What about the national interest?
In the 90 or so days after taking office, Yoon visited 25 countries. In settings of multilateral diplomacy, he has had summits with around 90. His diplomatic focus has been on economic matters.
But despite all the administration’s publicity to the contrary, it has not yielded tangible results in terms of individual livelihoods. No concrete progress has yet been made on the US$30 billion investment from the United Arab Emirates that was announced earlier this year. While Joe Biden has boasted of attracting US$55.8 billion in investment from South Korean companies, US investment in South Korea has amounted to only US$7 billion.
A similar situation unfolded with Yoon’s state visit to the UK. This explains why some critics are even questioning whether this amounts to self-destructive “giveaway diplomacy,” where the president’s summit diplomacy efforts end up hollowing out the South Korean economy.
In the area of economic security, the signs are increasingly alarming.
Consider the situation with urea water solution. In 2021, South Korea’s relied on China for 67% of its urea solution. This year, that rate is up to 91% again.
It’s understandable why the administration would create policies with the aim of reducing dependence on China and diversifying trade channels. But the excessive focus on the US, in the name of creating an economic and technological alliance, has been boomeranging back to hurt South Korea’s economic relationship with China.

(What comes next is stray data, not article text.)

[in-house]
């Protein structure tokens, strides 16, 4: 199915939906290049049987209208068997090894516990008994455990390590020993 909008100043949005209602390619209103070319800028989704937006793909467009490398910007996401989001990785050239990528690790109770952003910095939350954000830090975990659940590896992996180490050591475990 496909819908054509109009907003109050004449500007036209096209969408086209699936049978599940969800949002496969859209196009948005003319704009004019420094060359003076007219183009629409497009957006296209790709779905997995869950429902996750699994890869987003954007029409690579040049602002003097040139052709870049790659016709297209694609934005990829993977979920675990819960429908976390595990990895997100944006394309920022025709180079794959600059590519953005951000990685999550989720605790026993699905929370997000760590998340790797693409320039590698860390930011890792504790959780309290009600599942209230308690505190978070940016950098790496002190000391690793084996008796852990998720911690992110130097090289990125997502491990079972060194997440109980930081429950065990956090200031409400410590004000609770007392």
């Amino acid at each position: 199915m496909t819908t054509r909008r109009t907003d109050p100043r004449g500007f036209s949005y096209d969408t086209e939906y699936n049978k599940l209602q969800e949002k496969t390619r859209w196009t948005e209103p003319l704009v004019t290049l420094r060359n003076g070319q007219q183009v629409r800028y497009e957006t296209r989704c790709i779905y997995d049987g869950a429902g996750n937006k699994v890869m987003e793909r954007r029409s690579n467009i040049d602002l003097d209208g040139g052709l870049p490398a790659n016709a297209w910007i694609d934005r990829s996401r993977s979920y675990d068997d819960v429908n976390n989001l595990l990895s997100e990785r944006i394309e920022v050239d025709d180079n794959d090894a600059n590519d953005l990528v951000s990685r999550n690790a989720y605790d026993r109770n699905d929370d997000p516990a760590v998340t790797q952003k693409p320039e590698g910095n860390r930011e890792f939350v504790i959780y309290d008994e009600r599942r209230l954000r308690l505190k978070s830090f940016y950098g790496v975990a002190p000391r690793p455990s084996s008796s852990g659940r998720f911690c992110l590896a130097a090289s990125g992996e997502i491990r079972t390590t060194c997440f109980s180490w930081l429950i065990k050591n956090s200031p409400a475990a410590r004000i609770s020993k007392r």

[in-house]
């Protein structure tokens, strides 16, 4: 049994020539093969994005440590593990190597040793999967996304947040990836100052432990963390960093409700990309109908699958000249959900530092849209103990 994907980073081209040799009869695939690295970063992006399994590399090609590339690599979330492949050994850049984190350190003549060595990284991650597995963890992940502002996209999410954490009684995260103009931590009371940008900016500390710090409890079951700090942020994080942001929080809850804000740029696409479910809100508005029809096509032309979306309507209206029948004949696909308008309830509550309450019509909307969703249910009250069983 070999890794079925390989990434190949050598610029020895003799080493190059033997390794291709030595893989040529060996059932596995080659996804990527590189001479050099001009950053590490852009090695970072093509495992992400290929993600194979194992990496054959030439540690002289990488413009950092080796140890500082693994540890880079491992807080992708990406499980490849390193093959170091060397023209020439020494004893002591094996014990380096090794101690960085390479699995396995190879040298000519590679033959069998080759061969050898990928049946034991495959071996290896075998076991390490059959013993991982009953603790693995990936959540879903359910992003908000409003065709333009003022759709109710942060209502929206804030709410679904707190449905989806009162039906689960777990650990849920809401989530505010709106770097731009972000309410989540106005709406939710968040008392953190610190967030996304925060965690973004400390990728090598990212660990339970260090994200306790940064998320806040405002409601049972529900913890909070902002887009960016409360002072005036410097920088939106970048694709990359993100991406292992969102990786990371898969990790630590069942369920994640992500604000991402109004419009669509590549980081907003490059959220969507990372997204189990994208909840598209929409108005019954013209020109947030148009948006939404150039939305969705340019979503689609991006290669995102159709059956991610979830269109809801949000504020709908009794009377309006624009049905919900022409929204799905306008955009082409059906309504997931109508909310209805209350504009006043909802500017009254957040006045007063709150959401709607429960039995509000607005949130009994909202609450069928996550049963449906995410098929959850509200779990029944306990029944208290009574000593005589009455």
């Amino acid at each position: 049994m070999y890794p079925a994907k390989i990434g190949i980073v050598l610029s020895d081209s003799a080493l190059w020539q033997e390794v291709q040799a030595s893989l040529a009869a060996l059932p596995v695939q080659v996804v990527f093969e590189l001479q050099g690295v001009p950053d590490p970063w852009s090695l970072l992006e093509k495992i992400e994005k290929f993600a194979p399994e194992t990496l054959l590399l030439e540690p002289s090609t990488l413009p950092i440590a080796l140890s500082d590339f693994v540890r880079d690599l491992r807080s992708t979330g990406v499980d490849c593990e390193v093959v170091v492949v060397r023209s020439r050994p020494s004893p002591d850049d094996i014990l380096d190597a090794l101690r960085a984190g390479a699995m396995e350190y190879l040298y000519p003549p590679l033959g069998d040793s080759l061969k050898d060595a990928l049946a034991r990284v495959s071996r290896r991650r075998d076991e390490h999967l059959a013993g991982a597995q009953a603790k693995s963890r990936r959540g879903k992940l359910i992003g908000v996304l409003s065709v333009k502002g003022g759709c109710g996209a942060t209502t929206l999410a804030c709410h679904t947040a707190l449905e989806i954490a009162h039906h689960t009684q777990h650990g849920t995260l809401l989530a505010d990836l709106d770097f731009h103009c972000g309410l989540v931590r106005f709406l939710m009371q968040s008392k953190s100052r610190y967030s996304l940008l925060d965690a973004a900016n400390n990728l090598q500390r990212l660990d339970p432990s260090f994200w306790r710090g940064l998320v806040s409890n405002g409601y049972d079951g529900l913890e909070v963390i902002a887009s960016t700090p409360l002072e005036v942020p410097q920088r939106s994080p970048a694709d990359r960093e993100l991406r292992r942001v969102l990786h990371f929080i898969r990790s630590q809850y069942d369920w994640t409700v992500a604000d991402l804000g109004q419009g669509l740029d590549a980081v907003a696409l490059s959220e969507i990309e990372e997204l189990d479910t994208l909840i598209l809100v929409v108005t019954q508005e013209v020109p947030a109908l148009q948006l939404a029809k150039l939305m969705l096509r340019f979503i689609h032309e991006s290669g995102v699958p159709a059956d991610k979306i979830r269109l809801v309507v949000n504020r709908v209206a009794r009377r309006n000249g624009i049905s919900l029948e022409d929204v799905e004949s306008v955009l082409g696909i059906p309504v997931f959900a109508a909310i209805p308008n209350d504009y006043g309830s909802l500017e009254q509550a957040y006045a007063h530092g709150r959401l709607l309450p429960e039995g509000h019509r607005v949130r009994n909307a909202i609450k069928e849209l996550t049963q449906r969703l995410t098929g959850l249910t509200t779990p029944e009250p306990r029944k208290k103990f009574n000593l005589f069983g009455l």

This is true even when it comes to relations with Japan. In the interest of normalizing ties, the Yoon administration took the unconventional steps of arranging for third-party compensation to forced labor mobilization victims while condoning the ocean release of radioactively contaminated water from the Fukushima nuclear power plant.
But those actions have not brought about any corresponding reciprocity from Tokyo. In diplomatic terms, it amounts to a loss for the national interest.
The administration has also scored poorly in its strategy for boosting national prestige and elevating South Korea into a “global pivotal state.”
We can see a clear example of this with the failed bid to host the 2030 World Expo in Busan. Despite receiving support from the G7 countries and other advanced economies, South Korea could not clear the barrier raised by the Global South. Some have rumored that its international image as a “follower of the US” worked against it.
While South Korea has been positioning itself as a crusader for liberty, human rights and democracy, its World Press Freedom Index ranking, as assessed by Reporters Without Borders, fell from 41st to 47th between 2019 and 2023. It similarly tumbled in the Economist’s Democracy Index, dropping from 16th in 2021 to 24th in 2022. Meanwhile, the international community’s response to Yoon’s proposal for a “carbon-free alliance” — an ambitious plan intended to take the place of the RE100 — has been cool.
An even bigger issue is the failure to achieve a popular consensus at home. The consequences of an overly ideologically, dogmatic and arrogant approach that divides the public and labels those with different views as “anti-state forces” could be catastrophic.
It is not too late. As a first step, it is time to reflect objectively on what has been achieved to date. The moment has come to build on that foundation, reconstructing South Korea’s foreign affairs and national security policy with humility, caution, moderation and openness.